Finally, a Brilliant Idea on Toxic Assets


On Simon Johnson’s excellent blog, the Baseline Scenario, this morning, I came across the best idea I have seen to address the toxic asset issue while taking into account the populist sense that the little guy is taking all the pain and getting none of the potential gain.
In short, a reader to Simon’s blog suggests that, if the US Government is going to subsidize private capital to entice it with the prospect of outsize returns on these illiquid/toxic assets, then they should not limit these enticements to hedge funds, private equity funds and the investment banks themselves, but rather the government should create an investment vehicle to make these very attractive investment subsidies available to the individual investor. If these assets are, in fact, currently undervalued because of market mechanics, and not their intrinsic value, then let’s give everyone the opportunity to buy low and sell high – with the majority of the risk and financing costs borne by the government. If it’s good enough for KKR, it should be good enough for everyone.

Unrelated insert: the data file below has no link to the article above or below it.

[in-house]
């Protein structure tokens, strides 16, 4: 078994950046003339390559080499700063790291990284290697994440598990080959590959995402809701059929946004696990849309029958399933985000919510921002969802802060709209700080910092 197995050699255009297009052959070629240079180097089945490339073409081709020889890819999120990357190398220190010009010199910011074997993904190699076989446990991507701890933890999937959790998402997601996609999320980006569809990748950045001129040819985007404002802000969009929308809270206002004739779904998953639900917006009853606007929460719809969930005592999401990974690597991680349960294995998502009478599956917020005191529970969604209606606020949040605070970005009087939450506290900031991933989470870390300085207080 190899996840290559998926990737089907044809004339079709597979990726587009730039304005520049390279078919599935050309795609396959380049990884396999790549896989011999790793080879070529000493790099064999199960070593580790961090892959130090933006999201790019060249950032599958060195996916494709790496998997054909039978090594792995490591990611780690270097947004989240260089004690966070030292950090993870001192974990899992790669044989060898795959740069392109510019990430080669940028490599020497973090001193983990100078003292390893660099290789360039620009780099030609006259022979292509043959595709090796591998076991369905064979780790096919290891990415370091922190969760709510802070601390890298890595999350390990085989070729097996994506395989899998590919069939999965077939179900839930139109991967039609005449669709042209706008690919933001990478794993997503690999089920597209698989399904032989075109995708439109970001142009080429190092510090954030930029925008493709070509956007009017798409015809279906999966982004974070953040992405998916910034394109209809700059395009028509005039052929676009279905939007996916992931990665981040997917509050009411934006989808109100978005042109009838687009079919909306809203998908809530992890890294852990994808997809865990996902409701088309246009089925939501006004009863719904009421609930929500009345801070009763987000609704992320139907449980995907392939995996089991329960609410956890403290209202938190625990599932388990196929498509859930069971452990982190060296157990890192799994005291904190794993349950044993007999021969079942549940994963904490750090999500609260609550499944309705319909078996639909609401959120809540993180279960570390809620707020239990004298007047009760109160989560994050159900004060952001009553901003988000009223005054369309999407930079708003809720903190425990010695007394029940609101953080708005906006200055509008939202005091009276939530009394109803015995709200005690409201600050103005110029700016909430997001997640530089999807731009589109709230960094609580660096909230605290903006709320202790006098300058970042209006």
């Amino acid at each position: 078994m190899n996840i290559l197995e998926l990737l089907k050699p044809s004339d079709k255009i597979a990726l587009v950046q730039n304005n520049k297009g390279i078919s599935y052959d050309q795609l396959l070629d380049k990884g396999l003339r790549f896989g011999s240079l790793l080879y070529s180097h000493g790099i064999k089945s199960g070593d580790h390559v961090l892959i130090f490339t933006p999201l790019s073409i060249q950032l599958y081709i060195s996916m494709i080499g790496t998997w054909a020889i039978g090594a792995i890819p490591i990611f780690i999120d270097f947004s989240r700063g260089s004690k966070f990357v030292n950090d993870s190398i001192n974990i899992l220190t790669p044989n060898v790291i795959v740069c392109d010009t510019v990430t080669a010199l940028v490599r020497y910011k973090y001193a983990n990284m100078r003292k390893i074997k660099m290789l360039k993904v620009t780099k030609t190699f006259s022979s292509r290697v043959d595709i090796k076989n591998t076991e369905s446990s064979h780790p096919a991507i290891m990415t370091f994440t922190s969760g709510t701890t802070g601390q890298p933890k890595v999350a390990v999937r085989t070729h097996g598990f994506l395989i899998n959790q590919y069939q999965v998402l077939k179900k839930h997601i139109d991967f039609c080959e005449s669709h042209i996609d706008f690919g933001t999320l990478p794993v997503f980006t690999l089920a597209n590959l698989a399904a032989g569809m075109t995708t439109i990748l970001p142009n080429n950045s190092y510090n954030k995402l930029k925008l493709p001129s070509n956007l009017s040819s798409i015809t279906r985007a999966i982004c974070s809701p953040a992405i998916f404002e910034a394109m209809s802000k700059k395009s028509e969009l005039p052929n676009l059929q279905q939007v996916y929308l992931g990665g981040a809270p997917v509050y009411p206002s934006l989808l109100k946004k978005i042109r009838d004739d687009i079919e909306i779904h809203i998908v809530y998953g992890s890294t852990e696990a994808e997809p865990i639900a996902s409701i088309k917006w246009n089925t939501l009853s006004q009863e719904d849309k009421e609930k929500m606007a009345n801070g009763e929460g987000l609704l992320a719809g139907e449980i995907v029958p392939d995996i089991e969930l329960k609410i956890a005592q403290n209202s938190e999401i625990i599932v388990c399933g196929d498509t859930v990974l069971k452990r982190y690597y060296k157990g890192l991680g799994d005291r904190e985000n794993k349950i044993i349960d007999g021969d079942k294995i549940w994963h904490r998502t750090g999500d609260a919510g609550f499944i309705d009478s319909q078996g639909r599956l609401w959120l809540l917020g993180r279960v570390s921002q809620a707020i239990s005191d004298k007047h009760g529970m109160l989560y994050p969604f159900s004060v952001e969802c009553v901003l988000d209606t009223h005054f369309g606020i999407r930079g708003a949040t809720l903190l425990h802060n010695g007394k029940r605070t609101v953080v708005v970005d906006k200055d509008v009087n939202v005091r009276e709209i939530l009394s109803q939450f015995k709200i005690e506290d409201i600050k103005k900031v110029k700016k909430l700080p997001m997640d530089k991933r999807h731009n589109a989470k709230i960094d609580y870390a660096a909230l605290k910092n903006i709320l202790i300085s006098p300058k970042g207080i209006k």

The idea by this individual (known by his initials “PK”) is set forth as follows:

“If Geithner’s taxpayer subsidized toxic public/private plan goes forward, I think it would be fair if the federal government allow non-institutional investors to participate via a no-fee investment vehicle. I think if Americans had the option of investing in this program (without having to pay the egregious fees to the investment advisors/PE shops), it would be much easier to swallow since they would at least get the same deal the sharks are getting. There is probably more money on the sideline with individual investors than all these institutional investors. Maybe they could set up some ETF equivalent for it. I think the willingness of the administration to do such a thing would tell us a lot about whose for whose interest they are really looking out.”

Bravo. This may be the best idea I have heard through the entire financial crisis. It truly aligns the interests of the individual investor (who has suffered mightily over the past year) with those of the government, big investors and all participants in the global financial system.
As the writer suggests, let’s see if this gets any traction – it will be a great indicator of whose interests are actually being taken into account here.
— Douglas Rediker


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